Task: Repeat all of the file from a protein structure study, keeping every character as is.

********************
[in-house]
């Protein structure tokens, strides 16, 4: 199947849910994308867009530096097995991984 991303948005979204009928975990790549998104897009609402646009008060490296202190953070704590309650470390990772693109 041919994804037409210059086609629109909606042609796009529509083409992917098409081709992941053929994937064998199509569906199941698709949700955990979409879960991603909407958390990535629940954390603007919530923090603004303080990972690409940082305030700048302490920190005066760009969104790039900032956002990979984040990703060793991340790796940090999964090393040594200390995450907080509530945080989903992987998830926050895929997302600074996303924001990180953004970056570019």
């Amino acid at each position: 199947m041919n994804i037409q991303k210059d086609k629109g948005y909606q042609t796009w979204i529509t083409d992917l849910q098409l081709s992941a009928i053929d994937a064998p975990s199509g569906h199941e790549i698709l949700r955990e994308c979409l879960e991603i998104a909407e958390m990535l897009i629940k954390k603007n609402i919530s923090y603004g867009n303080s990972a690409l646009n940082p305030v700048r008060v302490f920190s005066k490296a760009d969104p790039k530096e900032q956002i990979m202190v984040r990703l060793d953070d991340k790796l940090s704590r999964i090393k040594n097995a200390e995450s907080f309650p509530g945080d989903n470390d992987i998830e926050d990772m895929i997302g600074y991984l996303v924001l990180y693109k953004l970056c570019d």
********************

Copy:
[in-house]
């Protein structure tokens, strides 16, 4: 199947849910994308867009530096097995991984 991303948005979204009928975990790549998104897009609402646009008060490296202190953070704590309650470390990772693109 041919994804037409210059086609629109909606042609796009529509083409992917098409081709992941053929994937064998199509569906199941698709949700955990979409879960991603909407958390990535629940954390603007919530923090603004303080990972690409940082305030700048302490920190005066760009969104790039900032956002990979984040990703060793991340790796940090999964090393040594200390995450907080509530945080989903992987998830926050895929997302600074996303924001990180953004970056570019």
């Amino acid at each position: 199947m041919n994804i037409q991303k210059d086609k629109g948005y909606q042609t796009w979204i529509t083409d992917l849910q098409l081709s992941a009928i053929d994937a064998p975990s199509g569906h199941e790549i698709l949700r955990e994308c979409l879960e991603i998104a909407e958390m990535l897009i629940k954390k603007n609402i919530s923090y603004g867009n303080s990972a690409l646009n940082p305030v700048r008060v302490f920190s005066k490296a760009d969104p790039k530096e900032q956002i990979m202190v984040r990703l060793d953070d991340k790796l940090s704590r999964i090393k040594n097995a200390e995450s907080f309650p509530g945080d989903n470390d992987i998830e926050d990772m895929i997302g600074y991984l996303v924001l990180y693109k953004l970056c570019d």